Saturday, 10 September 2011

The making of the Gaelic Catholic State

I came across the following extract from an American educational publisher called Thomson Gale - an interesting, elucid account of how our rotten little republic came into being. Well worth a read...


Gaelic Catholic State, Making of

Independence was followed by few institutional or social innovations—the main exception was the increased prominence given to traditional Irish or "Gaelic" culture and to the Catholic religion in public life. Given the extent to which the independence movement was inspired by ideas of cultural and religious identity, this was understandable, but the result was apparent state adherence to an exclusive interpretation of "Irishness" that embraced only the majority community.

Gaelic symbolism was extensively used in the formal and ceremonial aspects of government and traditional forms of art and entertainment were encouraged, but the greatest effort was devoted to the cause of reviving the Irish language. Language enthusiasts believed that the best hope for this endeavor lay with the primary (or "national") schools. Beginning in 1922 the government implemented a policy of requiring all instruction of infant (elementary) classes to be in Irish. In the higher grades, as much instruction as possible was to be in Irish, and every incentive was offered to increase the total amount of Irish taught. Fianna Fáil Minister for Education Tomás Derrig was dissatisfied with the rate of progress in the national schools, and beginning in 1934 he reduced the time allocated to other subjects. Secondary schools were not subjected to the same requirements, but Irish was given significant prominence. In 1925 it became necessary to achieve a passing grade in Irish in order to pass the Intermediate Certificate, an examination usually taken at age 16. In 1934 the same regulation was applied to the final school examination, the Leaving Certificate. Secondary schools were also assessed for state grants according to the amount of instruction in Irish.

By the 1940s, teachers' organizations had become critical of the fact that there was little educational development other than that motivated by language revival, but the public and their representatives rarely discussed dissatisfaction. This may have been due to a commitment to the cause of language revival, or more negatively, a reluctance to be seen to be antinational. It may also have been because many jobs in the public service were reserved for Irish speakers. The one significant source of discontent was the Church of Ireland, whose members often felt culturally alienated and practically disadvantaged by the language policy. It was not easy for Church of Ireland schools to find teachers competent in Irish, and the general decline of educational standards made it more difficult for students to gain admission to universities or to secure jobs outside Ireland.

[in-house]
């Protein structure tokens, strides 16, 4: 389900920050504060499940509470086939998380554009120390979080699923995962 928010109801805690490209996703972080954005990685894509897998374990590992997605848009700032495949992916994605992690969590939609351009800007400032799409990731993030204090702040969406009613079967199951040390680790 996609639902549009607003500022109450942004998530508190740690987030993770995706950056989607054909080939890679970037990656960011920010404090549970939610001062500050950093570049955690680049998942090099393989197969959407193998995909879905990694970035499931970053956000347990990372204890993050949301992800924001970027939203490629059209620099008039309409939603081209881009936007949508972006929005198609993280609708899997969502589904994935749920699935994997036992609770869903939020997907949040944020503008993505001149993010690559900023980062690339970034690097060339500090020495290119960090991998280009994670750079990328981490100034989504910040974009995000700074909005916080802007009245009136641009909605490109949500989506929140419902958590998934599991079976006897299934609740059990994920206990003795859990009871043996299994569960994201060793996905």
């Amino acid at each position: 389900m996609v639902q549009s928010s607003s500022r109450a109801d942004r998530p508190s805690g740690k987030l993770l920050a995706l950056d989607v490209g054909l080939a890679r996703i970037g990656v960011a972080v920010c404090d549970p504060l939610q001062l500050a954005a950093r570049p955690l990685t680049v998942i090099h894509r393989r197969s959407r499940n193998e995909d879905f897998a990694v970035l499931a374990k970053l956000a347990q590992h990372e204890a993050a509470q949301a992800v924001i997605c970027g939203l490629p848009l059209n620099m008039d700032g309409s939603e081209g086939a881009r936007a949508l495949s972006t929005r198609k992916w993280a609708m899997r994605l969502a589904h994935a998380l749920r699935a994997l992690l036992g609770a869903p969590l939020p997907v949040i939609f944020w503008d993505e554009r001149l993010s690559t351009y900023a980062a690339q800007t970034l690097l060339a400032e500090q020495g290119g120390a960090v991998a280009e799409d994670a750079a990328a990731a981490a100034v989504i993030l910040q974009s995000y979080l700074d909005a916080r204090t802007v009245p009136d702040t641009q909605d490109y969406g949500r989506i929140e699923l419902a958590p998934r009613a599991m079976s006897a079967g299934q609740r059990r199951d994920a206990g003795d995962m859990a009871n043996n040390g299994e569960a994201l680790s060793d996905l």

The state's commitment to the Irish language was largely confined to the schools, but the influence of Catholicism was more pervasive, if in some ways more subtle. Cumann na nGaedheal, the party in government from 1922 to 1932, had a close relationship with the Catholic hierarchy, which had contributed to establishing the government's legitimacy during the Civil War. Despite this, or perhaps because of it, Fianna Fáil was no less anxious to display its Catholic credentials. Notwithstanding the formal separation of church and state, state occasions were imbued with Catholic ritual, and Catholic moral and social ethics had a profound effect on social policy. The state had inherited a denominational education system and all political parties accepted that they should not interfere with this arrangement. Catholic social teaching of the period was deeply suspicious of the power of the state, particularly in areas of education, health, and family welfare. Successive Irish governments were content to minimize their involvement and to permit the development of a concept of social services that was heavily dependent on voluntary organizations. This arrangement led to a destabilizing conflict of interests when these services were reorganized in the postwar period.

Perhaps the most obvious and controversial influence of Catholicism was in the area of public morality. In 1925, after consultation with the Catholic archbishop of Dublin, the government took steps to circumvent the power to grant divorces that had devolved on the Irish parliament from Westminster. Given that courts were not empowered to grant divorces, either, this meant an effective ban on divorce in the Free State. Though some Protestant clergymen and lay people supported the measure, others argued that because divorce was permitted by their churches, the measure represented the removal of an existing civil right. The matter provided the occasion for a speech in the senate by the poet W. B. Yeats in which he famously set out the achievements of the Anglo-Irish community, claiming that "we against whom you have done this thing are no petty people" (Brown 1985, p. 131).